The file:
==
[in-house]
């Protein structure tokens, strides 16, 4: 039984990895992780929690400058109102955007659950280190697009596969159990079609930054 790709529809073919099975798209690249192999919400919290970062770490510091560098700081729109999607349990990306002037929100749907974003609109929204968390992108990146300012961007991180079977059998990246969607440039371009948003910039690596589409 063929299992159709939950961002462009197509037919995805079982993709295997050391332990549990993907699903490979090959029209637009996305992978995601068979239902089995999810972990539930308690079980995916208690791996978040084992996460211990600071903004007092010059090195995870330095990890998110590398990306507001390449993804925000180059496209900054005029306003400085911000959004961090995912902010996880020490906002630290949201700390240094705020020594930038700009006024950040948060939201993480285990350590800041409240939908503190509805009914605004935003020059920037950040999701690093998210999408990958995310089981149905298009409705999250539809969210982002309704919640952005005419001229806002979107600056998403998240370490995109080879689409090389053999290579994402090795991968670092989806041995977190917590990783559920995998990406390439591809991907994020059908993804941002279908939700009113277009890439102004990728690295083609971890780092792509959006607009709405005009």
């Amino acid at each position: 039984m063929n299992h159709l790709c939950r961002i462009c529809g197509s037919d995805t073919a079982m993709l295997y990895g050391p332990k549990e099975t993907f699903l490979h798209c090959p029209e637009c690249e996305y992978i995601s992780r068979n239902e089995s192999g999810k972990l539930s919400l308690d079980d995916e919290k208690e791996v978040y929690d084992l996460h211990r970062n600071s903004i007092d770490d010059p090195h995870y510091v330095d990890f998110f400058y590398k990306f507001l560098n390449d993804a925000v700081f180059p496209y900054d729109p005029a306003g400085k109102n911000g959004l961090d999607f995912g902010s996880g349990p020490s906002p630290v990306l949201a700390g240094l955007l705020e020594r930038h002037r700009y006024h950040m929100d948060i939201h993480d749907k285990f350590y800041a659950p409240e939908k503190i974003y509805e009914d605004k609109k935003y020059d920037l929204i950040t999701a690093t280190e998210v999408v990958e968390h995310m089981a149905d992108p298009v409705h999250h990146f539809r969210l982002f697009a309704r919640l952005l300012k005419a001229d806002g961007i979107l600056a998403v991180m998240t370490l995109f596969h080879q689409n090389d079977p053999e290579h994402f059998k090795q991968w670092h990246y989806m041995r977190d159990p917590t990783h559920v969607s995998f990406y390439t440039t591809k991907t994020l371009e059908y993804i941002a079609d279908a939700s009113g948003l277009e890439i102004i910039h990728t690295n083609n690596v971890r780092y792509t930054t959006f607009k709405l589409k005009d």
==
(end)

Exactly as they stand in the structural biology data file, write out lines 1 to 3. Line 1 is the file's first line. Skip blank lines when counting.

[in-house]
């Protein structure tokens, strides 16, 4: 039984990895992780929690400058109102955007659950280190697009596969159990079609930054 790709529809073919099975798209690249192999919400919290970062770490510091560098700081729109999607349990990306002037929100749907974003609109929204968390992108990146300012961007991180079977059998990246969607440039371009948003910039690596589409 063929299992159709939950961002462009197509037919995805079982993709295997050391332990549990993907699903490979090959029209637009996305992978995601068979239902089995999810972990539930308690079980995916208690791996978040084992996460211990600071903004007092010059090195995870330095990890998110590398990306507001390449993804925000180059496209900054005029306003400085911000959004961090995912902010996880020490906002630290949201700390240094705020020594930038700009006024950040948060939201993480285990350590800041409240939908503190509805009914605004935003020059920037950040999701690093998210999408990958995310089981149905298009409705999250539809969210982002309704919640952005005419001229806002979107600056998403998240370490995109080879689409090389053999290579994402090795991968670092989806041995977190917590990783559920995998990406390439591809991907994020059908993804941002279908939700009113277009890439102004990728690295083609971890780092792509959006607009709405005009």
């Amino acid at each position: 039984m063929n299992h159709l790709c939950r961002i462009c529809g197509s037919d995805t073919a079982m993709l295997y990895g050391p332990k549990e099975t993907f699903l490979h798209c090959p029209e637009c690249e996305y992978i995601s992780r068979n239902e089995s192999g999810k972990l539930s919400l308690d079980d995916e919290k208690e791996v978040y929690d084992l996460h211990r970062n600071s903004i007092d770490d010059p090195h995870y510091v330095d990890f998110f400058y590398k990306f507001l560098n390449d993804a925000v700081f180059p496209y900054d729109p005029a306003g400085k109102n911000g959004l961090d999607f995912g902010s996880g349990p020490s906002p630290v990306l949201a700390g240094l955007l705020e020594r930038h002037r700009y006024h950040m929100d948060i939201h993480d749907k285990f350590y800041a659950p409240e939908k503190i974003y509805e009914d605004k609109k935003y020059d920037l929204i950040t999701a690093t280190e998210v999408v990958e968390h995310m089981a149905d992108p298009v409705h999250h990146f539809r969210l982002f697009a309704r919640l952005l300012k005419a001229d806002g961007i979107l600056a998403v991180m998240t370490l995109f596969h080879q689409n090389d079977p053999e290579h994402f059998k090795q991968w670092h990246y989806m041995r977190d159990p917590t990783h559920v969607s995998f990406y390439t440039t591809k991907t994020l371009e059908y993804i941002a079609d279908a939700s009113g948003l277009e890439i102004i910039h990728t690295n083609n690596v971890r780092y792509t930054t959006f607009k709405l589409k005009d």